I was really taken by Every Day, which develops a lot of suspense at the end very suddenly, so I’ve been waiting a while for this sequel. It continues a lot of the strong points of Every Day. It’s clear Levithan is interested in the worth of every individual, and a lot of this is about respecting others and treating them well, regardless of who they are. A’s existence is dependent on stealing bodies, but they maintain very strict rules about respecting their hosts and trying to do their best not to make anyone’s life worse during the one-day possession. This novel develops that theme further, including an equality march on Washington D.C. where a lot of the action takes place. Definitely Levithan’s strongest point in this series is how he presents the lives of A’s hosts, a one-day glimpse of each, with all their joys and problems.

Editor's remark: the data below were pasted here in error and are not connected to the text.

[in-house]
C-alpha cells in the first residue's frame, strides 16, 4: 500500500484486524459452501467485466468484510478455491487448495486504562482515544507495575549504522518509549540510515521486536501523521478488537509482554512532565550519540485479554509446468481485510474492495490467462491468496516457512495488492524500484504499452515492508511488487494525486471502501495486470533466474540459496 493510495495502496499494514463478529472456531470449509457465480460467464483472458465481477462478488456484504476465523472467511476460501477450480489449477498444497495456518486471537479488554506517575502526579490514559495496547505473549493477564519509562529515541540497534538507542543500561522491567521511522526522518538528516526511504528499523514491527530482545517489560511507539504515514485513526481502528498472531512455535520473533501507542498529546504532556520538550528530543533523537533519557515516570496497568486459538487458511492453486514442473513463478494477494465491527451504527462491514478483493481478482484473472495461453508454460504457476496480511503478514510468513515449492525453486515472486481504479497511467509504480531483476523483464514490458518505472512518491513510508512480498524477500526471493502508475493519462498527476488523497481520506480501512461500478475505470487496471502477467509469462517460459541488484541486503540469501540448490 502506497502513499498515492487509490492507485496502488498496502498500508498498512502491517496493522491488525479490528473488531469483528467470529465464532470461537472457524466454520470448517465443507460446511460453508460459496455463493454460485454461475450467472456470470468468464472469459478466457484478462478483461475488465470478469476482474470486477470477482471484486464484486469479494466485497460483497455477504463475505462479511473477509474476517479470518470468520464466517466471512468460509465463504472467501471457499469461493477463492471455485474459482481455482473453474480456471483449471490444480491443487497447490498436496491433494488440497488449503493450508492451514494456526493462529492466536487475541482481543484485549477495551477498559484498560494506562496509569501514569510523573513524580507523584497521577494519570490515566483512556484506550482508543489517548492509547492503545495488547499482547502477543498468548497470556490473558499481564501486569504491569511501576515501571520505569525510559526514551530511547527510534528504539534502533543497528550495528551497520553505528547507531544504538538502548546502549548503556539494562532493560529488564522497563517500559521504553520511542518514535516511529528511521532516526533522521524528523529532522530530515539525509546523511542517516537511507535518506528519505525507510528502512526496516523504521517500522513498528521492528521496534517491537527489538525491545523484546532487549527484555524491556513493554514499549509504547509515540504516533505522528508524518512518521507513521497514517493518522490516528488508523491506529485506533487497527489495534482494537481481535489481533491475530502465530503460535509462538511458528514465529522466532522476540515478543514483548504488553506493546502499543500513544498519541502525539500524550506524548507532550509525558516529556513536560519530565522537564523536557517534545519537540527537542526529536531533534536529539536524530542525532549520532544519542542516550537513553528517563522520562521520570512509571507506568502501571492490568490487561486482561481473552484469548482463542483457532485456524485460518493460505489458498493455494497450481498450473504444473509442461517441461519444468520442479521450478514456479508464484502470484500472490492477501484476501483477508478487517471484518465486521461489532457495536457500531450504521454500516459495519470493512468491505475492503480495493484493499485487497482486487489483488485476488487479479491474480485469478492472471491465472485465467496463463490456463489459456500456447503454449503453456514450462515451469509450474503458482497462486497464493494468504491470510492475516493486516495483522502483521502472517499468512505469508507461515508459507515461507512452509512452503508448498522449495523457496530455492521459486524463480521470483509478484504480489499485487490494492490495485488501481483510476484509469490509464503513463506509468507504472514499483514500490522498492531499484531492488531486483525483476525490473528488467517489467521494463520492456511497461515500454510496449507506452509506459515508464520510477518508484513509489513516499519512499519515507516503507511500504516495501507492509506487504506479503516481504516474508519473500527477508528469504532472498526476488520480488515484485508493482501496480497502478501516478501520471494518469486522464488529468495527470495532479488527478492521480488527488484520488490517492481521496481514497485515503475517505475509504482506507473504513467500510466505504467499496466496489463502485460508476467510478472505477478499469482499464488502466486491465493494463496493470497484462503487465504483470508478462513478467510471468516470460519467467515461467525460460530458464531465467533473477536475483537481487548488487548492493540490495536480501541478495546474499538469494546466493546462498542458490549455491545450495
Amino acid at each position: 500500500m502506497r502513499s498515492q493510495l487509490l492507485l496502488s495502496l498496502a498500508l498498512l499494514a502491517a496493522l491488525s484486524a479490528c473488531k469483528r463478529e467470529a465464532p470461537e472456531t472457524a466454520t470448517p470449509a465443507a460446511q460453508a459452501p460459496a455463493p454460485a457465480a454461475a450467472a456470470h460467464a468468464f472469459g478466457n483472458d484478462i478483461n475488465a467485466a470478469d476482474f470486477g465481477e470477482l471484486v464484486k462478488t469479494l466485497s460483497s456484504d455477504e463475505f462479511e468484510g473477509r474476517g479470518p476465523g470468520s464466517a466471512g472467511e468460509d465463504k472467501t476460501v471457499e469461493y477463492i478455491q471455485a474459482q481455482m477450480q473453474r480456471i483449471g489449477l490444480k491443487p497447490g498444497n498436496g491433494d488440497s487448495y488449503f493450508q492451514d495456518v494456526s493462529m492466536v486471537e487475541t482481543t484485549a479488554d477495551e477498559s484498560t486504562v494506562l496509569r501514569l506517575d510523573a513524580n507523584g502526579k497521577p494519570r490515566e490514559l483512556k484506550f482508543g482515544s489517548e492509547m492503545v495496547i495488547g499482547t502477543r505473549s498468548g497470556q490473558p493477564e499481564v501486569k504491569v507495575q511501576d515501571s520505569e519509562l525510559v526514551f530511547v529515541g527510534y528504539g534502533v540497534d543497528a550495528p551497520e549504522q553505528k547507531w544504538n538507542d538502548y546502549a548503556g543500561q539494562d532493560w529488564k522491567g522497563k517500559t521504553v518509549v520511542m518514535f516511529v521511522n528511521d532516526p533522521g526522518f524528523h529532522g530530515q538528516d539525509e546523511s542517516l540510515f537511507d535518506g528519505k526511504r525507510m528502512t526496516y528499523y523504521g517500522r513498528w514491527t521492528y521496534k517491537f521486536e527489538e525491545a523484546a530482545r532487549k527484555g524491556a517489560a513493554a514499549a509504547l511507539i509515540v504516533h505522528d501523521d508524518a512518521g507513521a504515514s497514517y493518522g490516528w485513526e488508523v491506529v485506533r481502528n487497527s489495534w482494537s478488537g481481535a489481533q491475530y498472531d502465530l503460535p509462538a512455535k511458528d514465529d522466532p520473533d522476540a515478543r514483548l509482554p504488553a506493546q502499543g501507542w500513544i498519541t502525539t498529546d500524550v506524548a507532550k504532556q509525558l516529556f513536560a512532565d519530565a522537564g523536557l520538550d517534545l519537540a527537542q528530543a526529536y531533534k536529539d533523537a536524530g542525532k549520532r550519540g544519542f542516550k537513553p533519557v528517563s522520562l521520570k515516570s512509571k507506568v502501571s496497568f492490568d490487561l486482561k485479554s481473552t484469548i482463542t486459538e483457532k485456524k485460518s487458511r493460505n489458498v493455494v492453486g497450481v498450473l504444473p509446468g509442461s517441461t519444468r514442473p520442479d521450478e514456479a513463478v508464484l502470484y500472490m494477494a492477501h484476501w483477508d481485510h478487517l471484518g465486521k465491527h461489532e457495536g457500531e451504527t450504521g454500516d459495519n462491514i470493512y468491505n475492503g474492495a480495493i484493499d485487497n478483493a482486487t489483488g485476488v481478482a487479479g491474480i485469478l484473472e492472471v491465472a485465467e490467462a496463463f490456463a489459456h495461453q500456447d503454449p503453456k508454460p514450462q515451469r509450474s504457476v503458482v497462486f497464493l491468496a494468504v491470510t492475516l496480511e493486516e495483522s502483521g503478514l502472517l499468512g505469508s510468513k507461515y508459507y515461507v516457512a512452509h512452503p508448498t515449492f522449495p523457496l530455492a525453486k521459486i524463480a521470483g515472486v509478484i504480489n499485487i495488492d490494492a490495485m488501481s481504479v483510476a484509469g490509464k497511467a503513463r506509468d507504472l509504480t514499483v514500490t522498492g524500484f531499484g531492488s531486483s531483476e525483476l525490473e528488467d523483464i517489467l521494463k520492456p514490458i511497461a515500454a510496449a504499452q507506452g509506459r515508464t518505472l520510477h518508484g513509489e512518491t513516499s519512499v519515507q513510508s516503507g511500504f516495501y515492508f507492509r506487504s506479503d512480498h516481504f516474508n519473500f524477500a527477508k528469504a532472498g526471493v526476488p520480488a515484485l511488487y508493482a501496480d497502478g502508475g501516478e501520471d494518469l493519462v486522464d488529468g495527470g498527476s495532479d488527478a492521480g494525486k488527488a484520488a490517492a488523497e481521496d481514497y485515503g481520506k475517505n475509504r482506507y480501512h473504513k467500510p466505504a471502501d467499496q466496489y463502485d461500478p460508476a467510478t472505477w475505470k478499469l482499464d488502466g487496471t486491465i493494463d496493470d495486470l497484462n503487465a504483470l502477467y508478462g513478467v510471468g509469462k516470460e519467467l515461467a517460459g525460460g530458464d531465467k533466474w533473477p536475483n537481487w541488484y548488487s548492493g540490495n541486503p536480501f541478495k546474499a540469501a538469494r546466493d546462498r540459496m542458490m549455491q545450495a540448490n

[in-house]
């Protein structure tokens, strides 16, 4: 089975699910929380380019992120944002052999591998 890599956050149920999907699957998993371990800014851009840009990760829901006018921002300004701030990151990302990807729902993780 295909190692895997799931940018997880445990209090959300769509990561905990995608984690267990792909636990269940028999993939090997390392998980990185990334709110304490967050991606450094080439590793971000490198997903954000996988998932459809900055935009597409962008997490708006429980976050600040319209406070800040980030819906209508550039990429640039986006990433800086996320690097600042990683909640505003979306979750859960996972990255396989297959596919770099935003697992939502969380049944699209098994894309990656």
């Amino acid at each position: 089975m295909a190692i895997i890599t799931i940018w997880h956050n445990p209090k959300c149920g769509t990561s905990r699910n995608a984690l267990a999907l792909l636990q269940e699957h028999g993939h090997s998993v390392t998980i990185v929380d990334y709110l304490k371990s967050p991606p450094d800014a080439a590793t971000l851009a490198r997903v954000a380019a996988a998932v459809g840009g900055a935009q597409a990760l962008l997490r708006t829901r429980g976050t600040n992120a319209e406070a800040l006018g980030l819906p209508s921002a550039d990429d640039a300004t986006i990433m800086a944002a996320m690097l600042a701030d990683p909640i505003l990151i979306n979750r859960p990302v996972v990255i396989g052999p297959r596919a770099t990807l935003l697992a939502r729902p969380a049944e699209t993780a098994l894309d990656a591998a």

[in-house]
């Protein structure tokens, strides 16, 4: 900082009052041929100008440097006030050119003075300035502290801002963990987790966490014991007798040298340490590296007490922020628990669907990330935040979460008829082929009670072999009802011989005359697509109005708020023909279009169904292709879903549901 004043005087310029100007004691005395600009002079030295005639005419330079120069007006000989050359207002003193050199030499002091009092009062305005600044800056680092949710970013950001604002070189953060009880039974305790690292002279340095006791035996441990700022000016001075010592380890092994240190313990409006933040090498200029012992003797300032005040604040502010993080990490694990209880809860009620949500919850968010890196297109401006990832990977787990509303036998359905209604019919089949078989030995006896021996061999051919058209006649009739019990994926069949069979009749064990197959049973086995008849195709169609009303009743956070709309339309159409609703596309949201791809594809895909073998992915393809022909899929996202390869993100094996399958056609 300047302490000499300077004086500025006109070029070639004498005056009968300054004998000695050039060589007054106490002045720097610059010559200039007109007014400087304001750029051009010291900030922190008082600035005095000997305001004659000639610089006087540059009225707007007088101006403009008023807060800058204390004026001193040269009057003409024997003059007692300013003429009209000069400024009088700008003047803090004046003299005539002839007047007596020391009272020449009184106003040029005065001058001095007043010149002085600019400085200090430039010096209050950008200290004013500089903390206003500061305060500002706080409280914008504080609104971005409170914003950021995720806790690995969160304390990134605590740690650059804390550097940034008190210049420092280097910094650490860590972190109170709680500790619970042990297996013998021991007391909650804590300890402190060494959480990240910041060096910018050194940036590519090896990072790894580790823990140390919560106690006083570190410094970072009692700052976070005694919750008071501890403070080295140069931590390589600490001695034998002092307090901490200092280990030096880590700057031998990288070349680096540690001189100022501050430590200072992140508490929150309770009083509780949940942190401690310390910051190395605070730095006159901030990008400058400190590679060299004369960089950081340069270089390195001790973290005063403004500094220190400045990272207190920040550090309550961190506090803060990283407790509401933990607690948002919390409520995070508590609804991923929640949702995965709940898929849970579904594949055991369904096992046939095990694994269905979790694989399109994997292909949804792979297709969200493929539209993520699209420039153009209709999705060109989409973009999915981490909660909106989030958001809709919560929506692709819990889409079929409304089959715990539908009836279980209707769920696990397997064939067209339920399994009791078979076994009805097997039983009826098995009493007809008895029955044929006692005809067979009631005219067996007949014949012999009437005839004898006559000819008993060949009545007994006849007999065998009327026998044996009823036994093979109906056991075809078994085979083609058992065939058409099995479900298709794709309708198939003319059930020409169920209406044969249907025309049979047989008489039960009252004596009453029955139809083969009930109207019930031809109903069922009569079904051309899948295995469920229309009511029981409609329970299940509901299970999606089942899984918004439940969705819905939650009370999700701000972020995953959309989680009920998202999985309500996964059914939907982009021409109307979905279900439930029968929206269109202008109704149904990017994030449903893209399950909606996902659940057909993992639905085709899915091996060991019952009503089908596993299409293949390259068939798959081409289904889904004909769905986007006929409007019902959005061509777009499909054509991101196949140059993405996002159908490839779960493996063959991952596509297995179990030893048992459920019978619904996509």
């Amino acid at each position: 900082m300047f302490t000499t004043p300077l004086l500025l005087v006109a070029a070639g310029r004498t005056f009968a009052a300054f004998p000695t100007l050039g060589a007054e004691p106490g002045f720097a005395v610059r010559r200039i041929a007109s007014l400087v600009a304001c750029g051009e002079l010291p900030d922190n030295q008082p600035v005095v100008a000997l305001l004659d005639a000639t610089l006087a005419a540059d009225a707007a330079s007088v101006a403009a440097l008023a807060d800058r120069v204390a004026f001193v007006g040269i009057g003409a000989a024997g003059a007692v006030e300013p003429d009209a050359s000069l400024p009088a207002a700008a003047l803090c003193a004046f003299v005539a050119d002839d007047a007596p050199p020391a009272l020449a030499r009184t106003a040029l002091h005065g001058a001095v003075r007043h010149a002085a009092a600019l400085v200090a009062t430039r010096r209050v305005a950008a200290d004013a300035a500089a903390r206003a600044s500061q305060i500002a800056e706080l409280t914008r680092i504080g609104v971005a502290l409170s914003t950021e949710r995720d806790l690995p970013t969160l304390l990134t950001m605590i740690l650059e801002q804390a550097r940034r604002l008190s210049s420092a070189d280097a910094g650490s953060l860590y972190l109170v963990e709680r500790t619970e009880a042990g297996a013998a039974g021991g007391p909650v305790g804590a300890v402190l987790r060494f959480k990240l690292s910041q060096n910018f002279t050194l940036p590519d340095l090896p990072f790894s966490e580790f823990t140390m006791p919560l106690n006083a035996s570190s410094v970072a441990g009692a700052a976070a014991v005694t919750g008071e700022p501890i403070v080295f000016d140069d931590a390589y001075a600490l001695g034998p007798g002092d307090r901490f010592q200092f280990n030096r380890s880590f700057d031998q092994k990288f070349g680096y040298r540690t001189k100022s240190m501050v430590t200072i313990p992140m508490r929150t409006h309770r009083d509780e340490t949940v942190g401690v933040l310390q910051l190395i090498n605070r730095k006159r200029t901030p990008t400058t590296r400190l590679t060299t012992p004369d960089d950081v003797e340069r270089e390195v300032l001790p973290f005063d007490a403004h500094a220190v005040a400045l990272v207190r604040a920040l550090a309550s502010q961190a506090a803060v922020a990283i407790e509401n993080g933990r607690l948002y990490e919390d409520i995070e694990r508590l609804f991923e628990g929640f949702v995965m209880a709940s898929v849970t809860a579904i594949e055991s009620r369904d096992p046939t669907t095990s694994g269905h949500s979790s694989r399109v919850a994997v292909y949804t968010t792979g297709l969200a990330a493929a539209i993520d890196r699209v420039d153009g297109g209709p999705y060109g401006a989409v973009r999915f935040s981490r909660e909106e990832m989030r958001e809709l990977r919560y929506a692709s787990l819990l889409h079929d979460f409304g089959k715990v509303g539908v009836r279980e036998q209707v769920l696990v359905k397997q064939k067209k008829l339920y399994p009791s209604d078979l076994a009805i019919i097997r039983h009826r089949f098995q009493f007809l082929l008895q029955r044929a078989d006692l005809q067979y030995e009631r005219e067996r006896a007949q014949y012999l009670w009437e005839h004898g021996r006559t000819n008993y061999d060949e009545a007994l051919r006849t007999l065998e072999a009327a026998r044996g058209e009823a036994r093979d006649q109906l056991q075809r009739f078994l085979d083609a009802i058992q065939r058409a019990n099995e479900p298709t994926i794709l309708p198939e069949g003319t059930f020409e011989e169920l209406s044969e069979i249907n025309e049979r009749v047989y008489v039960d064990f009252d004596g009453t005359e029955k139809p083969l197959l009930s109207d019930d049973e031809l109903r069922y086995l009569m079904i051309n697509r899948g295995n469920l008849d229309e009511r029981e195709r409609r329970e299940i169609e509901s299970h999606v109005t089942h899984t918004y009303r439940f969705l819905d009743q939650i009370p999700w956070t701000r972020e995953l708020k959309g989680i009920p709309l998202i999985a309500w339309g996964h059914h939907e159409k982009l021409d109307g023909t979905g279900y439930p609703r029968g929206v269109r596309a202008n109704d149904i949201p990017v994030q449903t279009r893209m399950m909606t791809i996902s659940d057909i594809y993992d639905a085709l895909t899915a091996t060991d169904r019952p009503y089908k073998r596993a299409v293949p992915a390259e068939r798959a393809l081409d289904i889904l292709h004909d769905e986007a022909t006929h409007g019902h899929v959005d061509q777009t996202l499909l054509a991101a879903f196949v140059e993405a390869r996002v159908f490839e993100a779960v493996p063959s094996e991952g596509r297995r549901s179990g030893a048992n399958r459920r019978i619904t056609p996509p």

On the not so positive side, this doesn’t develop much angst, conflict, drama or suspense. Early in the book A goes through some tough hosts, but this issue clears up once they are back in the Northeast and reunited with Rhiannon. It’s clear that A has to do something about X, and A does come through at the end, but there’s no buildup in the action line to this point. There is a suggestion in the text that A might go over to the dark side, but events don’t support this or provide any discussion of the morality involved. Instead, the book continues to concentrate on the “everybody’s okay” equality theme to the point that it’s intrusive. As a result, Levithan can’t resist making X a sympathetic character. Someone has apparently told Levithan A needs to use the pronoun “they,” too, which leads to the usual grammatical muddle. And last, all these people eventually started to sound the same, which means the author gave up characterization to use his own voice instead.

This isn’t the thriller sequel I’d hoped for, but it is still a valuable book for kids struggling to deal with difference.

Three and a half stars.

Review of Free Dive by C.F. Waller